In terms of the scope and application of the Law on Information, the personal scope of the law is applicable to all relations that result from data processing activities, such as the collection and processing of personal data. On the contrary, the Law on Information does explicitly state and territorial applicability of the law, while the material scope of the law covers “personal data, special categories of personal data, biometric data, dissemination of personal information through the media, cross-border transfer of personal information, anonymisation of personal information, etc”. However, there are exceptions to the material application of the law, such as instances in which personal data is related to state secrets.
What are the requirements of database operators under the Law on Information?
Under the Law on Information, database operators have a variety of duties and obligations as it pertains to ensuring that the personal information of data subjects is protected at all times. These duties and obligations are conveyed through the following principles:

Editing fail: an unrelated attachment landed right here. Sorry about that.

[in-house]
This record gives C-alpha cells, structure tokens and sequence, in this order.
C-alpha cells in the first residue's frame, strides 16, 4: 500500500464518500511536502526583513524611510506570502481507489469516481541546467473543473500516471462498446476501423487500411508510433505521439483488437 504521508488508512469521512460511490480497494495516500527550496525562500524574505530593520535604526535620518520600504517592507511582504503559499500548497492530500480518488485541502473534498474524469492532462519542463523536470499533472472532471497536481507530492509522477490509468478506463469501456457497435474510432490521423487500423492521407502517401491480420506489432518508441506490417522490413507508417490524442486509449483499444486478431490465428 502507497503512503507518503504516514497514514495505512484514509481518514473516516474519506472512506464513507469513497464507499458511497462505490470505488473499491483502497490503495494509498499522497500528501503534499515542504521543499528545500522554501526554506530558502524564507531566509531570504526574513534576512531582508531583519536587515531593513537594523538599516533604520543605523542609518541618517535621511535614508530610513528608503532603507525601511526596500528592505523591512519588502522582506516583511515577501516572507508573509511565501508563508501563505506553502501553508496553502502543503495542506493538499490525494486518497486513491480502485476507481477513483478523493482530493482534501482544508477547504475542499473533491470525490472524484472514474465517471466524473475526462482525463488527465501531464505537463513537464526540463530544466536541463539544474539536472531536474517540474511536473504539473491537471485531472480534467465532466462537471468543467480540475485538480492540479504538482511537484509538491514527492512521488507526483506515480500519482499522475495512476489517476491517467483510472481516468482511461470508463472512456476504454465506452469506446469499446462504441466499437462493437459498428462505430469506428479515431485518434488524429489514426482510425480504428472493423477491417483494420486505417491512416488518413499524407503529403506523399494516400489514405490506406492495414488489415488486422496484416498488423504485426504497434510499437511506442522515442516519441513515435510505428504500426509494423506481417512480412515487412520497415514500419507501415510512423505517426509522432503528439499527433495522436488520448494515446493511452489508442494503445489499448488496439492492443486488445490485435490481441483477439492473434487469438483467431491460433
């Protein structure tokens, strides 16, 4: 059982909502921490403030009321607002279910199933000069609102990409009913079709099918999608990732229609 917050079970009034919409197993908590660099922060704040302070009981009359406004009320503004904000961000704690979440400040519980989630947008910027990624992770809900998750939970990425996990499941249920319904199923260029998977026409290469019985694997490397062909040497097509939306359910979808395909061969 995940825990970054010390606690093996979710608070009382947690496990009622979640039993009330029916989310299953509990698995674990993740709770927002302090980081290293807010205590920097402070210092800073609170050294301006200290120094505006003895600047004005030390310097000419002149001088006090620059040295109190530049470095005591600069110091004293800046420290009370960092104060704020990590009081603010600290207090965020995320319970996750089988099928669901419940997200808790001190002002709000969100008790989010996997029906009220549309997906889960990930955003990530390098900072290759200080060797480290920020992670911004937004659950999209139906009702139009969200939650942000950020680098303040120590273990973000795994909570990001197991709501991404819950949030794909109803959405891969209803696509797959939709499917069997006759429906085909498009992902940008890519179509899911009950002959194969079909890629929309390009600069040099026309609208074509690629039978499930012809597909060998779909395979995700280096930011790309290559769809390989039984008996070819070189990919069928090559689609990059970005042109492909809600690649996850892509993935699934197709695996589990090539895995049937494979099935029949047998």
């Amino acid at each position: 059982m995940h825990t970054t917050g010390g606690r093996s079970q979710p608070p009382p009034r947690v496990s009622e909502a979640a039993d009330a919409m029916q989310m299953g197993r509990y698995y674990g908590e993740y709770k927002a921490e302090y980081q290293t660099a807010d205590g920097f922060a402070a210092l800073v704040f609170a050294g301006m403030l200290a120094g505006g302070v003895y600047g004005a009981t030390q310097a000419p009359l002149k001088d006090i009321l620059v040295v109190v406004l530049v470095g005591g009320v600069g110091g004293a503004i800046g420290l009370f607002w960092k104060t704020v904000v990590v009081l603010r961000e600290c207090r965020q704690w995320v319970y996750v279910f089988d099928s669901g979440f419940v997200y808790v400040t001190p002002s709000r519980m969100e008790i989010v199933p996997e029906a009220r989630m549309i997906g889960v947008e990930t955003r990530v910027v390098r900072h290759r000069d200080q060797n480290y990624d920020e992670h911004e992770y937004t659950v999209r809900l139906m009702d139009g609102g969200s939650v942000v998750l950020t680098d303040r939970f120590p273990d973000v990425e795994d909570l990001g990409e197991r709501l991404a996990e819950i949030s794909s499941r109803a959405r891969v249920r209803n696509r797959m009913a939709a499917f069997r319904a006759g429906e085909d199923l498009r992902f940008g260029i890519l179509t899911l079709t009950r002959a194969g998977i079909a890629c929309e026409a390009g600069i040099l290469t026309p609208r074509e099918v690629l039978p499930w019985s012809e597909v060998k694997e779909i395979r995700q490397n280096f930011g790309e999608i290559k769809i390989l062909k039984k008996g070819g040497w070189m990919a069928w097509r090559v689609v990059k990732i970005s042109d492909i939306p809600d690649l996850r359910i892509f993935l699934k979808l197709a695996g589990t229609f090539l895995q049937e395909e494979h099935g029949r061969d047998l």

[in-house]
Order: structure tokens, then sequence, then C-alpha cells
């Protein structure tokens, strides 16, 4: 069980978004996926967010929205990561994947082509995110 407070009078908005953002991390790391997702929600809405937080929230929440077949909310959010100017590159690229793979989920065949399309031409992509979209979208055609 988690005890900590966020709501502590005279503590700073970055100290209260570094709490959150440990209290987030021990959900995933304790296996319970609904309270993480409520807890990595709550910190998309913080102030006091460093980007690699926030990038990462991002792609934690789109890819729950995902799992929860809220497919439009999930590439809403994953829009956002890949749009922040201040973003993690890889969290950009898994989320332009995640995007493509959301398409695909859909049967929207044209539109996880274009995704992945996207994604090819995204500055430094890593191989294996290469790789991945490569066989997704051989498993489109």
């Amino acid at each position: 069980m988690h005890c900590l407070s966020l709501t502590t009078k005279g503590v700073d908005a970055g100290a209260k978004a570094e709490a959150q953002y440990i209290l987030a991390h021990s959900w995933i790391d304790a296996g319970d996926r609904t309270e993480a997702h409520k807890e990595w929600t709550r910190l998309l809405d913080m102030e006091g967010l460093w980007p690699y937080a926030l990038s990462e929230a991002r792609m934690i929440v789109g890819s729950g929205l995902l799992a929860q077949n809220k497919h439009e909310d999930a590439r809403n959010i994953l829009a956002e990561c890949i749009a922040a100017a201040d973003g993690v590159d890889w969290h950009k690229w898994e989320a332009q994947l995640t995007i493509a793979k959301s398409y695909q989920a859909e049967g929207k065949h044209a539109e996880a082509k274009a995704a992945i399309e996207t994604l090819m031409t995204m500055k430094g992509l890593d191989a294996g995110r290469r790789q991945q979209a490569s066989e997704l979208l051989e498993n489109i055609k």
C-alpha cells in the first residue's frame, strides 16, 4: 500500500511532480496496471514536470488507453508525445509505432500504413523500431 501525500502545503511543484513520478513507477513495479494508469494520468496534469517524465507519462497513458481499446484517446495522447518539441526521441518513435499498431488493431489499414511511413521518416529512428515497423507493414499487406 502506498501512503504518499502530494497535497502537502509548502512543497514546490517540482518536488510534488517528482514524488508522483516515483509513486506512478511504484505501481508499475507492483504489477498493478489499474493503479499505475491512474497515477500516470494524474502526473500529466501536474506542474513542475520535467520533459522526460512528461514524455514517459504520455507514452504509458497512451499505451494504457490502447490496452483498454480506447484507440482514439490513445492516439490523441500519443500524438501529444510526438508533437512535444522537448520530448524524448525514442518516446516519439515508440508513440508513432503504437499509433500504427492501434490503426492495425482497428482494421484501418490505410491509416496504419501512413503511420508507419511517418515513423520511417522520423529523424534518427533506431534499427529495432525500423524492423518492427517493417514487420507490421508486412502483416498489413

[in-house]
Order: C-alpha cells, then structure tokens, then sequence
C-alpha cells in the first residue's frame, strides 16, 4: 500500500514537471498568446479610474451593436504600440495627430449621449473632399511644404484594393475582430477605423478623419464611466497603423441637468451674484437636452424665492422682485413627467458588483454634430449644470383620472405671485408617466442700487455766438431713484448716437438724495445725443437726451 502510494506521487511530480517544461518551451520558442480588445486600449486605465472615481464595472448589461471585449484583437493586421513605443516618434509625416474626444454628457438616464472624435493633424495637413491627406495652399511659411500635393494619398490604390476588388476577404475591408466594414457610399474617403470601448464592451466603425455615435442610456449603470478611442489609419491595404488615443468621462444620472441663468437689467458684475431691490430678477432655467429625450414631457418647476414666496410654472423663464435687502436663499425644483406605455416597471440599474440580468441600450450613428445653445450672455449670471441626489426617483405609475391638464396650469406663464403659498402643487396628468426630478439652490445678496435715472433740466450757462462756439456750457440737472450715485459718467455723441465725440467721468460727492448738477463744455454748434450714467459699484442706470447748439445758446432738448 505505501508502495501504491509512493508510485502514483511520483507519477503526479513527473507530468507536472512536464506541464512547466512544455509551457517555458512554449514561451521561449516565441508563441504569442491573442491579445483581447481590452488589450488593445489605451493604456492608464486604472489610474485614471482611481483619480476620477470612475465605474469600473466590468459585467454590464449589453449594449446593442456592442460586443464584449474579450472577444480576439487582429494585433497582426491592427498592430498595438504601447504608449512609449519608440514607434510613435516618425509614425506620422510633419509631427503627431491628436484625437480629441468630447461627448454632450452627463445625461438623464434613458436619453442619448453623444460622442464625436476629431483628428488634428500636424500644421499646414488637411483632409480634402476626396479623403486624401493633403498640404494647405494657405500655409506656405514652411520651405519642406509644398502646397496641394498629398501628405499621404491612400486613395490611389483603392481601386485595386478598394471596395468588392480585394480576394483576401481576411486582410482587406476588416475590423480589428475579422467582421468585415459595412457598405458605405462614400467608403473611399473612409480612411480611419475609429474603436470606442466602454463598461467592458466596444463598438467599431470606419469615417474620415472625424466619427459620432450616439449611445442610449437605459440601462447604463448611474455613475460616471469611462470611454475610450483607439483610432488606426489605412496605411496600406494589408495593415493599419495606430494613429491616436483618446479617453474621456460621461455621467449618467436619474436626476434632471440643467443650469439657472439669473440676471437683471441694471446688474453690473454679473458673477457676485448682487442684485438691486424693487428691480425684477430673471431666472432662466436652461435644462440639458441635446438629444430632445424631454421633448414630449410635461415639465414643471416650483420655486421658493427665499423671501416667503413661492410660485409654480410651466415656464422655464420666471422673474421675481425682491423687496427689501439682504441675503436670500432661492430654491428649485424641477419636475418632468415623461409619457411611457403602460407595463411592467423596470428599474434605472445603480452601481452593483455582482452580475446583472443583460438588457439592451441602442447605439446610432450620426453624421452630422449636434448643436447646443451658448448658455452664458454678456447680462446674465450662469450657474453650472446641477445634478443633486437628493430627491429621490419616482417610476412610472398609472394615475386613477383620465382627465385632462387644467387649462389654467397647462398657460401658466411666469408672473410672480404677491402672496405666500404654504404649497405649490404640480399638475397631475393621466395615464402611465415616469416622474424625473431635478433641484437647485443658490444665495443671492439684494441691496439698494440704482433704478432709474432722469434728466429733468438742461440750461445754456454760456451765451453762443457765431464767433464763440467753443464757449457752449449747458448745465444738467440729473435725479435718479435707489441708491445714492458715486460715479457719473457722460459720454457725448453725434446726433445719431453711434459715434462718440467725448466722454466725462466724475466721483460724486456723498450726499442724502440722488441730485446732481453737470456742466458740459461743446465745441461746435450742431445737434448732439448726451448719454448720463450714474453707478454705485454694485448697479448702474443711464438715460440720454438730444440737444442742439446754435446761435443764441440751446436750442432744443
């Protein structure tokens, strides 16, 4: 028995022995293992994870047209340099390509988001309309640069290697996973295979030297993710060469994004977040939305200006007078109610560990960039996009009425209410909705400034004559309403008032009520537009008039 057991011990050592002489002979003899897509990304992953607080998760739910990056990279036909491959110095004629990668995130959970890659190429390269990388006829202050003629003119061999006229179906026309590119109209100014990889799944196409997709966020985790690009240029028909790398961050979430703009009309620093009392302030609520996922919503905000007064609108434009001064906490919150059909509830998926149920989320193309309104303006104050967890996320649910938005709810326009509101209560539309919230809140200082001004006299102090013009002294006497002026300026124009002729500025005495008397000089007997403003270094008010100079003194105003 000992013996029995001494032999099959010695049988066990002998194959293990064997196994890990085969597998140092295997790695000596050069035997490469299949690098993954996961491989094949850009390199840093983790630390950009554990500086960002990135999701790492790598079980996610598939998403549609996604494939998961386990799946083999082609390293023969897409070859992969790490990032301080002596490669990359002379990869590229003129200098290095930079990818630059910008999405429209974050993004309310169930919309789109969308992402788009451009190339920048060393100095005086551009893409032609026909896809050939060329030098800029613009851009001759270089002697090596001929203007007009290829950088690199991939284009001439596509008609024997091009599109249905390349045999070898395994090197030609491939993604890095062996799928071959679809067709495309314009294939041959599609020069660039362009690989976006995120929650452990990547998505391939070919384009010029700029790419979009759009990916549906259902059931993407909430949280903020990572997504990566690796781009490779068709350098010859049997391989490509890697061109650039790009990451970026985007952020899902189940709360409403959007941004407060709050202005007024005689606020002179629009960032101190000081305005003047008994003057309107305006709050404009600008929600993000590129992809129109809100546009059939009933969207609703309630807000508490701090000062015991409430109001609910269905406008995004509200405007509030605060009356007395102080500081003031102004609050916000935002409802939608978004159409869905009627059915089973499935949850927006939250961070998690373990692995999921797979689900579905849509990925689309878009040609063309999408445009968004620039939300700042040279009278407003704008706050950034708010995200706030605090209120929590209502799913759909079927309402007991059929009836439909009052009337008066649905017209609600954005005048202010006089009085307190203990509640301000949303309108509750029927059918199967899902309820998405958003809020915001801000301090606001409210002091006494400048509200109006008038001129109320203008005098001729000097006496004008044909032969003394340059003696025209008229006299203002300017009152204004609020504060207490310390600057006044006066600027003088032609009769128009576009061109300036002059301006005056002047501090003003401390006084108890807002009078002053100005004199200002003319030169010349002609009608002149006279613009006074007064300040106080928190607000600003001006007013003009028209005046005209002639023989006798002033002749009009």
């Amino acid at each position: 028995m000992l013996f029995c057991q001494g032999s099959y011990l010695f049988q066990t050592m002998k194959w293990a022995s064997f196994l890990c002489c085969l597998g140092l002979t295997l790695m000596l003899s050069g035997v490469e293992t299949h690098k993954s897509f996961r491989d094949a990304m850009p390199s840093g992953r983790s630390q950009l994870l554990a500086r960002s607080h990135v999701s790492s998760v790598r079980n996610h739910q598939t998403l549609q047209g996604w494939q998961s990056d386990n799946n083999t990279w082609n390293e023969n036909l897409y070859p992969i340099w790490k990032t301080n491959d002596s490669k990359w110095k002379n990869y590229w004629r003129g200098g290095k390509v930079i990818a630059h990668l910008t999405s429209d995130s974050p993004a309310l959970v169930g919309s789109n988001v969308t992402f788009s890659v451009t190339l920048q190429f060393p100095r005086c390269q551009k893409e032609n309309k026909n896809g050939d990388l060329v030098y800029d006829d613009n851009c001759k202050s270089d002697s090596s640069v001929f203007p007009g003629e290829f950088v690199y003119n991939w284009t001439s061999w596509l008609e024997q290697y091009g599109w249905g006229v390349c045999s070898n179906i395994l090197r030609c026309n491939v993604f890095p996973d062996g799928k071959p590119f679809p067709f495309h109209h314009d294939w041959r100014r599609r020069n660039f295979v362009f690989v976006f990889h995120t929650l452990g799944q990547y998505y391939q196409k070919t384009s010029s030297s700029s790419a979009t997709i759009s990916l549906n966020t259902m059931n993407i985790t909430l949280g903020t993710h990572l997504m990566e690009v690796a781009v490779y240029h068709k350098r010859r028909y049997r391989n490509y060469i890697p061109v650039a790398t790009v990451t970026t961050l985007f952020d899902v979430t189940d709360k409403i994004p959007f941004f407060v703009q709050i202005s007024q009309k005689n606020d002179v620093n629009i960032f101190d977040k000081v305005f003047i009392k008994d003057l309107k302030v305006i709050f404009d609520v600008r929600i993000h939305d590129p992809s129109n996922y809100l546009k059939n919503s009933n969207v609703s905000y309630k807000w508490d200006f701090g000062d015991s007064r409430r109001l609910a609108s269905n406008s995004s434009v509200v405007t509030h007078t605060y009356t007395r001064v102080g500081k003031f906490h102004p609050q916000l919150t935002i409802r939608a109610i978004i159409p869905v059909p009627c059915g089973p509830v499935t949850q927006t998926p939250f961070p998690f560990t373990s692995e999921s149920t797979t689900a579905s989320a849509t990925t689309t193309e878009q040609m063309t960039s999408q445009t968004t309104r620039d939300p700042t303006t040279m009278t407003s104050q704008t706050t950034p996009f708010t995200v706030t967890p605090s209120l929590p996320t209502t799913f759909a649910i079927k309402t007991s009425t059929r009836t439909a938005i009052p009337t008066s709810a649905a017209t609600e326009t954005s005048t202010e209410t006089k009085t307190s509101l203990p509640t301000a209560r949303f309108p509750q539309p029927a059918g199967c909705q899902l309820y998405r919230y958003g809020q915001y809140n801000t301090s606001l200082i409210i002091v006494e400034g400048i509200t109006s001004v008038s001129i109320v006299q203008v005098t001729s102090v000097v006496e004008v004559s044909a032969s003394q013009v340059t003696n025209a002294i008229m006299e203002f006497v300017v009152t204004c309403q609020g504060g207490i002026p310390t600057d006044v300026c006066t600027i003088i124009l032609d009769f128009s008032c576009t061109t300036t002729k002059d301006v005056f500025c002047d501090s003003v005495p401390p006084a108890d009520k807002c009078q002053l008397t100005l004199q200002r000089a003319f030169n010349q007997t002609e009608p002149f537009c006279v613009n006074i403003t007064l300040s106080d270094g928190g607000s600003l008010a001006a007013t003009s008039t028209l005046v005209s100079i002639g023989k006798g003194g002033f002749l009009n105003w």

- Observing the constitutional rights and freedoms of all people and citizens.
- Ensuring that purposes and methods for which personal information is collected and processed are based on legality.
- Ensuring that the purposes for the collection and processing of personal information are in accordance with purposes for which said personal information was collected, as well as the powers of database operators as it relates to the collection of personal information.
- Ensuring the safety of individuals, society, and the state as it relates to the collection and processing of personal information.
- Ensuring that the purposes for collection and processing of personal information are in accordance with the volume and nature of said personal information.
- Ensuring that all personal information that is collected and processed is reliable, sufficient for the purposes for which it was collected or processed, “the inadmissibility of the collection and processing of personal information that is excessive in relation to the purposes determined when collecting personal information”.
- Ensuring that all personal information that is collected and processed remains confidential, and that access to said personal information is limited.
What are the rights of data subjects under the Law on Information?